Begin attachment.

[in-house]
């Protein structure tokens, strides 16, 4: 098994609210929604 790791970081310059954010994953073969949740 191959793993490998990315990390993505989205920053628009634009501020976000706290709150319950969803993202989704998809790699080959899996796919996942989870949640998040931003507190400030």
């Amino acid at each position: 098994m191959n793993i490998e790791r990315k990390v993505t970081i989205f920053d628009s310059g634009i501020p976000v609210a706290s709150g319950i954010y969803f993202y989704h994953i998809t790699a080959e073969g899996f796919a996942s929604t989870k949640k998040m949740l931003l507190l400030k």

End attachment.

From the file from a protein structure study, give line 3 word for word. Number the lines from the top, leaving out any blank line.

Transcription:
């Amino acid at each position: 098994m191959n793993i490998e790791r990315k990390v993505t970081i989205f920053d628009s310059g634009i501020p976000v609210a706290s709150g319950i954010y969803f993202y989704h994953i998809t790699a080959e073969g899996f796919a996942s929604t989870k949640k998040m949740l931003l507190l400030k």